In our recent feature, we looked at what we considered to be the Top 20 PlayStation Minis that have been released that are available for PSP and PS Vita owners since the range was released. One thing that surprised us when compiling the list was just how many of those were based on or were remakes of classic games from the 8-bit and 16-bit era. I’ve talked regularly about my fondness for old-school gaming, and do so on a regular basis over on the Infinite Frontiers website, but is this love of retro gaming really a positive sign for the PS Vita and an indicator where smaller studios could look when seeking inspiration for their future releases for the console?
Certainly the indie development scene has often been accused of being little more than a retro-based marketplace with the majority of games offering pixelised visuals, chip tunes and simplified retro gameplay mechanics. We don’t share that view here at Vita Player but to dismiss the quality of games just because they have chosen an aesthetic style or have opted to pay tribute to games of old doesn’t necessarily make them bad games. Quite the opposite in fact.
What many modern gamers tend to forget is that in the early days of the games industry we had to rely on strong gameplay. With hardware limitations developers weren’t able to devote large amounts of memory to graphics and sound so they had to concentrate on that first and then if memory allowed the aesthetics followed. The original arcade conversion of Pac-Man for the Atari 2600 was crammed into a 4Kb cartridge, the early releases from Ultimate Play The Game (later and better known as Rare) only used 16Kb and even games in the 16-bit era used under 1Mb for many of the earlier releases. It’s quite astonishing when you compare that to even the smallest of todays releases.
It’s no wonder then that developers look to the past for their inspiration. There is a thriving retro gaming community and it’s those people who are eager for more titles – both for existing retro platforms or new titles that remind them of the games from their childhood. Anything that looks and feels like a game from the 80s and 90s and recreates the instant pick-up-and-play factor that these offered can win gamers over quickly. Classic Vita titles like TxK and Spelunky prove that simple gameplay mechanics can deliver great games without the need for movie-like storylines. Anyone can play them and enjoy absorbing gaming at any time.
What we have seen in the past is a plethora of remakes come to the PSP and PS Vita of old school titles. While the PlayStation 4 seems to be inundated with HD remakes of PS2 and PS3 games, we have been blessed with remakes of classic games from the 8-bit and 16-bit era. Frankly, I know which I’d prefer, especially considering the relative ease of which much of the more modern games can still be picked up along with the consoles to play them on.
As I mentioned in our guide, the Minis were a great way to find some of these classic remakes in abundance with plenty making a return from both the Commodore 64 and Amiga. We were treated to classics including Impossible Mission, Pinball Dreams, Pinball Fantasies, Trailblazer and Speedball 2 while SNK brought us a healthy selection of their arcade classics to the range at the same time. Not wanting to be left out, PlayStation Mobile saw revivals of Amiga hits Lemmings and Alien Breed (which also saw a full Vita release).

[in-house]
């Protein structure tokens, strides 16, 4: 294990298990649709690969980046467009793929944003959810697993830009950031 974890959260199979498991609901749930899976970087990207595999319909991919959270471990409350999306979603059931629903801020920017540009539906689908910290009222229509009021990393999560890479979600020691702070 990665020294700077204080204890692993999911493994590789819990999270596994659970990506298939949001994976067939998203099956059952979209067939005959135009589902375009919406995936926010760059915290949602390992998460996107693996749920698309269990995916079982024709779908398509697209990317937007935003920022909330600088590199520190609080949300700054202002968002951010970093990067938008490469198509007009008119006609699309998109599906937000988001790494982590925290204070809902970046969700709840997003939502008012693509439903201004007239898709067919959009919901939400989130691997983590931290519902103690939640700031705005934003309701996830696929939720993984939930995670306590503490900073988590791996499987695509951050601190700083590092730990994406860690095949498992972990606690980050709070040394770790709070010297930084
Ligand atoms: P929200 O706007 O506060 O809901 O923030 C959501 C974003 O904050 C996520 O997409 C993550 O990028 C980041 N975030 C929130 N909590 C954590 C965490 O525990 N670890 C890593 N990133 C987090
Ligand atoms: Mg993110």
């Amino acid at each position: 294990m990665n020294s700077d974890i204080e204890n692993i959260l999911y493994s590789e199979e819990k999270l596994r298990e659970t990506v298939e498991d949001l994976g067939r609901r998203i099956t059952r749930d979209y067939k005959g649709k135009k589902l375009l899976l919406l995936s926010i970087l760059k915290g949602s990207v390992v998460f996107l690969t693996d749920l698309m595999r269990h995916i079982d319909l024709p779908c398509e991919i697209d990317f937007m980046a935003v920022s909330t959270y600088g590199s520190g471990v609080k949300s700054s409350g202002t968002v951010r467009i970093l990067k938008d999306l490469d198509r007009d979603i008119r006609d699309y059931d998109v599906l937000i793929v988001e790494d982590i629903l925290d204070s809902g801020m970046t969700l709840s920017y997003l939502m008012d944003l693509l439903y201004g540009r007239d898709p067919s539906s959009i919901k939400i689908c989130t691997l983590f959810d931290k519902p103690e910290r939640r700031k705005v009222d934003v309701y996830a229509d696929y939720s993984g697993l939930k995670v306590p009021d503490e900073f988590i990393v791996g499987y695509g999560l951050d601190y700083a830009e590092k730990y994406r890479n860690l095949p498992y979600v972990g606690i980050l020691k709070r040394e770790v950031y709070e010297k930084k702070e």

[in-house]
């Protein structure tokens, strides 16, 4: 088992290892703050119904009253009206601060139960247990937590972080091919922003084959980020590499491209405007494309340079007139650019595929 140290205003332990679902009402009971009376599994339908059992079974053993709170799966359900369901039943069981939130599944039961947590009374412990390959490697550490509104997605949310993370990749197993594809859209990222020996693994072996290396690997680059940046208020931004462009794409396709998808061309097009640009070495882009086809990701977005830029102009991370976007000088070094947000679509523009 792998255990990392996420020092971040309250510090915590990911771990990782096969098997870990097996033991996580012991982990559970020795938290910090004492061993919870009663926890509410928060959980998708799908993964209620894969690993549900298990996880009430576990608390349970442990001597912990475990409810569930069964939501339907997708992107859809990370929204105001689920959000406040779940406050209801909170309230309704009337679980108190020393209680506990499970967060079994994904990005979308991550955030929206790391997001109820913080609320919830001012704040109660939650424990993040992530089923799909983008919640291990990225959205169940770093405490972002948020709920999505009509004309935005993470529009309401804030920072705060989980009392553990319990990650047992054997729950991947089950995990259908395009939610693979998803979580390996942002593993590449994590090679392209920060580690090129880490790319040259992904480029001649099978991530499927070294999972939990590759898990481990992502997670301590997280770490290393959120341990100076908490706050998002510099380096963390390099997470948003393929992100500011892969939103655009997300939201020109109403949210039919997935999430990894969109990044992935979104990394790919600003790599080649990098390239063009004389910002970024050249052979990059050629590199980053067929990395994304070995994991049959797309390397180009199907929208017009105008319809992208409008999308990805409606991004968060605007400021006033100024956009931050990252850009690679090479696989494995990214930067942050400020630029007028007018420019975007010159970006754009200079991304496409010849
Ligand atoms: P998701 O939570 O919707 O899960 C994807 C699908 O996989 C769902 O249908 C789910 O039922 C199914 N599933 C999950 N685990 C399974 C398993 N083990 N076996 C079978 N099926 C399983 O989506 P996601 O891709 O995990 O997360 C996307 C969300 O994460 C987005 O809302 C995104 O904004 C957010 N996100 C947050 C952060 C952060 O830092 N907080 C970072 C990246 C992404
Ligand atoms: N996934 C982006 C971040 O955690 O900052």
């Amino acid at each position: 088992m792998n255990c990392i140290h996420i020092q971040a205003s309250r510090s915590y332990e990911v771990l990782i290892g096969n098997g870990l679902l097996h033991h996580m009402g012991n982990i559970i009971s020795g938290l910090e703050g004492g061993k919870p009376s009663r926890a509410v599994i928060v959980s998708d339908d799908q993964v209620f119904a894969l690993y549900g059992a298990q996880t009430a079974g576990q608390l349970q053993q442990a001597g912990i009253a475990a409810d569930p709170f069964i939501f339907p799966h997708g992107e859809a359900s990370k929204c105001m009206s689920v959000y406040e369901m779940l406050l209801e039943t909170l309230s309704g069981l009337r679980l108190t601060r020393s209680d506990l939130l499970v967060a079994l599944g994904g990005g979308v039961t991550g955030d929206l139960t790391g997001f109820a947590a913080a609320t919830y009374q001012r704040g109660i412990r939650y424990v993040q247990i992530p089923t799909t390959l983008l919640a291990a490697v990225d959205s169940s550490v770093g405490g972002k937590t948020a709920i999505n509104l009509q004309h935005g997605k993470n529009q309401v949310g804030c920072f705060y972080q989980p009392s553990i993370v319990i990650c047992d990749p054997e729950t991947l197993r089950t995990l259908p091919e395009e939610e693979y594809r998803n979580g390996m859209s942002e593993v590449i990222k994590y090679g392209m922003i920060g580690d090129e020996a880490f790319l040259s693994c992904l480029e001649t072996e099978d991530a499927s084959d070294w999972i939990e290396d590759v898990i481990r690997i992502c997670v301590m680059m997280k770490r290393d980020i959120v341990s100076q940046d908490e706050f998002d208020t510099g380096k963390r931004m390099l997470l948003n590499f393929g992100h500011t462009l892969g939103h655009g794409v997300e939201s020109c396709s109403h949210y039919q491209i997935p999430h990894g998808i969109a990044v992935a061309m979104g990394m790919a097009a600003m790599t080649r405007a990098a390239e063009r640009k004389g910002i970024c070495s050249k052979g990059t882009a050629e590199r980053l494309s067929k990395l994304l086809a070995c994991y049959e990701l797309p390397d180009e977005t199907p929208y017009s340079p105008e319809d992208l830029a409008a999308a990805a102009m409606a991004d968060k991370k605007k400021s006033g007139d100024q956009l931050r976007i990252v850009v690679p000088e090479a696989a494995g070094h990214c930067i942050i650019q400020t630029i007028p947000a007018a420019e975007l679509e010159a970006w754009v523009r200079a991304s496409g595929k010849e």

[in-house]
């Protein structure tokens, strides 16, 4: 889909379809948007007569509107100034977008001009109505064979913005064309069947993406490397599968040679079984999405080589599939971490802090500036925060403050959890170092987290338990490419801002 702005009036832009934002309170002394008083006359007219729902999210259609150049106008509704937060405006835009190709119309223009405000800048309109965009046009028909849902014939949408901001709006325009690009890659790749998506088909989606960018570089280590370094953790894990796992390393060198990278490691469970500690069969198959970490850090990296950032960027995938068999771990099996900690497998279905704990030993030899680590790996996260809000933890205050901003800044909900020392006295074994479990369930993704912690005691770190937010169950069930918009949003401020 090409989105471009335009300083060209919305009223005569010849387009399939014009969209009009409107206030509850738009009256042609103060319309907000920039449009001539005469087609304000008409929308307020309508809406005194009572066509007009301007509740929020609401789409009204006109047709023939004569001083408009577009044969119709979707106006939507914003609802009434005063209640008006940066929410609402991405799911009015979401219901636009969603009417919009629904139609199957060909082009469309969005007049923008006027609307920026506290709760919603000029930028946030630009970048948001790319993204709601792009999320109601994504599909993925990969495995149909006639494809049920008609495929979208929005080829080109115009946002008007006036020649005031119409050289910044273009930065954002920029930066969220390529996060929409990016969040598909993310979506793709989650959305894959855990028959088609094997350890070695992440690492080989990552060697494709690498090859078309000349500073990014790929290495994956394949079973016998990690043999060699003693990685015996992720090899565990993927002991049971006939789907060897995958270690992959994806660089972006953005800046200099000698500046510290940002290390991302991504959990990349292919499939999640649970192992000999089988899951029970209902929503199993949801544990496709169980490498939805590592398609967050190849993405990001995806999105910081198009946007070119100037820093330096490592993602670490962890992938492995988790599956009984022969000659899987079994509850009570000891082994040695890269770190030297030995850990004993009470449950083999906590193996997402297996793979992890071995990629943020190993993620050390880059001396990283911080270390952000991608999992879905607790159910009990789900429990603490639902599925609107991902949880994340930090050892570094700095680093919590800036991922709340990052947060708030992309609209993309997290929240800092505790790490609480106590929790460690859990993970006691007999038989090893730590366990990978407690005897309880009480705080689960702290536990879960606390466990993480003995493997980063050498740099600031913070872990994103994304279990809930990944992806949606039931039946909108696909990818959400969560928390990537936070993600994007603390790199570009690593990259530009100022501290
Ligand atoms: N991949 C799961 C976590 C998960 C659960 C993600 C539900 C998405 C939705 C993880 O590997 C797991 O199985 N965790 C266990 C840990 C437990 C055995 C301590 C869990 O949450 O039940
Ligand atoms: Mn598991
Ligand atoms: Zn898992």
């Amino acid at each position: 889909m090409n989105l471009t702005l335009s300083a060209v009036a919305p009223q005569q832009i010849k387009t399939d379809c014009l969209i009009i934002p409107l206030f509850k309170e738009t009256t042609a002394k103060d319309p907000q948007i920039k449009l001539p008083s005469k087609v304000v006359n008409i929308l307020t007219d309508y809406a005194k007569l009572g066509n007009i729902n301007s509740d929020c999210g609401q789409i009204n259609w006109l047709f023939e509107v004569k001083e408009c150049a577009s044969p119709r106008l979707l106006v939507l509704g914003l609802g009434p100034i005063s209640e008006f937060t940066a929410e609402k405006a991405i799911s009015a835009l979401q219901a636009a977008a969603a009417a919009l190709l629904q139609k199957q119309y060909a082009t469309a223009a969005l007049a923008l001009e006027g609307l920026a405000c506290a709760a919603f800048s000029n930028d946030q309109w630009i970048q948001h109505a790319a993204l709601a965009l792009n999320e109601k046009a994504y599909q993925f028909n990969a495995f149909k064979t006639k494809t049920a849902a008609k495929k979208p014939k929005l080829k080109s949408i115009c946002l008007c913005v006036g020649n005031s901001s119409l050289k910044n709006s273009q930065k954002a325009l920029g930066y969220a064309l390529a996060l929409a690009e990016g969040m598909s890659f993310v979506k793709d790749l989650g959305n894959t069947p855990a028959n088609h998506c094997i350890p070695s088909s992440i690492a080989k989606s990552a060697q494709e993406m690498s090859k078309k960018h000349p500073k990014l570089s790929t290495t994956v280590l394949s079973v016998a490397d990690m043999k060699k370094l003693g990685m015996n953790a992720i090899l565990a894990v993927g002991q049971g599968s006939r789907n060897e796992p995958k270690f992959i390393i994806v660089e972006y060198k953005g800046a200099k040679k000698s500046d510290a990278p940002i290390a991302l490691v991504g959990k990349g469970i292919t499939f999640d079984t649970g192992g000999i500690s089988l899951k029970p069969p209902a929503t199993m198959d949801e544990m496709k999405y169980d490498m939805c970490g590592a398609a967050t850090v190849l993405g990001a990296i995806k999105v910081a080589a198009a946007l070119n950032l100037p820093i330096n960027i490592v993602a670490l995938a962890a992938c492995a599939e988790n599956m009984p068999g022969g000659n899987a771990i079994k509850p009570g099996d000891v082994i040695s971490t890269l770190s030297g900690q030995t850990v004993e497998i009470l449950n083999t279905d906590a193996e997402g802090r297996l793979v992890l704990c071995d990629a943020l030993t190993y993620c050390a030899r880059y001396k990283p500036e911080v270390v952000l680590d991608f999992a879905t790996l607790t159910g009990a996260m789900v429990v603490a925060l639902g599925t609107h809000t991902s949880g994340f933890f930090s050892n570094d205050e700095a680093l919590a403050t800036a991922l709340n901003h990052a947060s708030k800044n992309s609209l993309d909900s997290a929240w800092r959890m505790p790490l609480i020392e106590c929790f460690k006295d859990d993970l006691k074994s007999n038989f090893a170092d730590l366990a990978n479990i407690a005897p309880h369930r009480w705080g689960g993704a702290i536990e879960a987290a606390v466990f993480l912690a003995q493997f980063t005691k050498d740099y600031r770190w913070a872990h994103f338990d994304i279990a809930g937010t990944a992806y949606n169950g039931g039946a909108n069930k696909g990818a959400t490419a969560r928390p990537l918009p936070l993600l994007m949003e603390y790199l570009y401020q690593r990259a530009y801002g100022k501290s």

Talking of Alien Breed, this was joined by other Amiga classics from Team 17 in the shape of Worms and Superfrog. But that wasn’t the first Team 17 release to make it to the PS Vita. One that people may not release has it roots in the 16-bit era is the PlayStation stalwart Super Stardust. Originally an Amiga release for Team 17, the Asteroids clone was revamped under the name Super Stardust with enhanced features for the Amiga 1200, Amiga 4000 and Amiga CD32 by developers Bloodhouse. Those developers merged with Terramarque forming Housemarque who subsequently released Super Stardust via Sony for the PS3 and the rest is history…
But what of other classic games that have been revisited? System 3 brought us their long-awaited Putty Squad to the Vita after spending what felt like an eternity in development limbo, and we even saw a PS Vita port of the SNES classic Super Star Wars (although sadly we have yet to see the other two games in the series make their way over to PlayStation). Even Square Enix have looked to their retro back catalogue and gazed further back than their remastered PlayStation 2 Final Fantasy X/X-2 release to bring us another SNES classic with the release of Secret Of Mana recently.
That’s not the end though and there are more on the horizon even as the Vita moves into its twilight phase. System 3 are looking into bringing back their arcade-adventure martial arts stunner The Last Ninja by way of a crowdfunding campaign with the Vita as being a potential target platform. Similarly there were plans to bring the C64 hit Bounder to the PS Vita (and other platforms) by way of a Kickstarter campaign. The planned remastered version has had the crowdfunding campaign cancelled although the game is still in development so hopefully this should still see the light of day.
Another is Hyper Sentinel – the Uridium-inspired game from Huey Games (formed by Andrew and Rob Hewson, founders of Hewson Consultants who published Uridium originally). While no Vita version was planned, it’s something that Rob Hewson hasn’t ruled out for the future so if enough people ask for it and someone is willing to port it, who knows…
There’s certainly plenty of scope out there and with enough publishers still out there with the rights to their classic games who could make them available once again, maybe we could see an 8-bit and 16-bit revival for the Vita to bring some of these classic games to a new audience…
Are there any games you’d love to see make a return to the Vita? Let us know in the comments below.
The Last Ninja